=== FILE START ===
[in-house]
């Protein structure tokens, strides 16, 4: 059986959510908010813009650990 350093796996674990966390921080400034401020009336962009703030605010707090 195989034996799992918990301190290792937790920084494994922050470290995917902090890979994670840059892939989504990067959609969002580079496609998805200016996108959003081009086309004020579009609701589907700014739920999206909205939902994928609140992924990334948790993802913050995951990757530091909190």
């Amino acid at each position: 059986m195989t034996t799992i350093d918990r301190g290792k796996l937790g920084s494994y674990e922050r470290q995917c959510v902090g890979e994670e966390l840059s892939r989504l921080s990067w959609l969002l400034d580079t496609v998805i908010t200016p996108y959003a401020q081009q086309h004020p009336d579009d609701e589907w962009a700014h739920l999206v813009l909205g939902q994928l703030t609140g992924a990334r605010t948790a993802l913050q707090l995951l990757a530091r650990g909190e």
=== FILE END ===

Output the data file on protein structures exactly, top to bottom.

[in-house]
């Protein structure tokens, strides 16, 4: 059986959510908010813009650990 350093796996674990966390921080400034401020009336962009703030605010707090 195989034996799992918990301190290792937790920084494994922050470290995917902090890979994670840059892939989504990067959609969002580079496609998805200016996108959003081009086309004020579009609701589907700014739920999206909205939902994928609140992924990334948790993802913050995951990757530091909190």
């Amino acid at each position: 059986m195989t034996t799992i350093d918990r301190g290792k796996l937790g920084s494994y674990e922050r470290q995917c959510v902090g890979e994670e966390l840059s892939r989504l921080s990067w959609l969002l400034d580079t496609v998805i908010t200016p996108y959003a401020q081009q086309h004020p009336d579009d609701e589907w962009a700014h739920l999206v813009l909205g939902q994928l703030t609140g992924a990334r605010t948790a993802l913050q707090l995951l990757a530091r650990g909190e």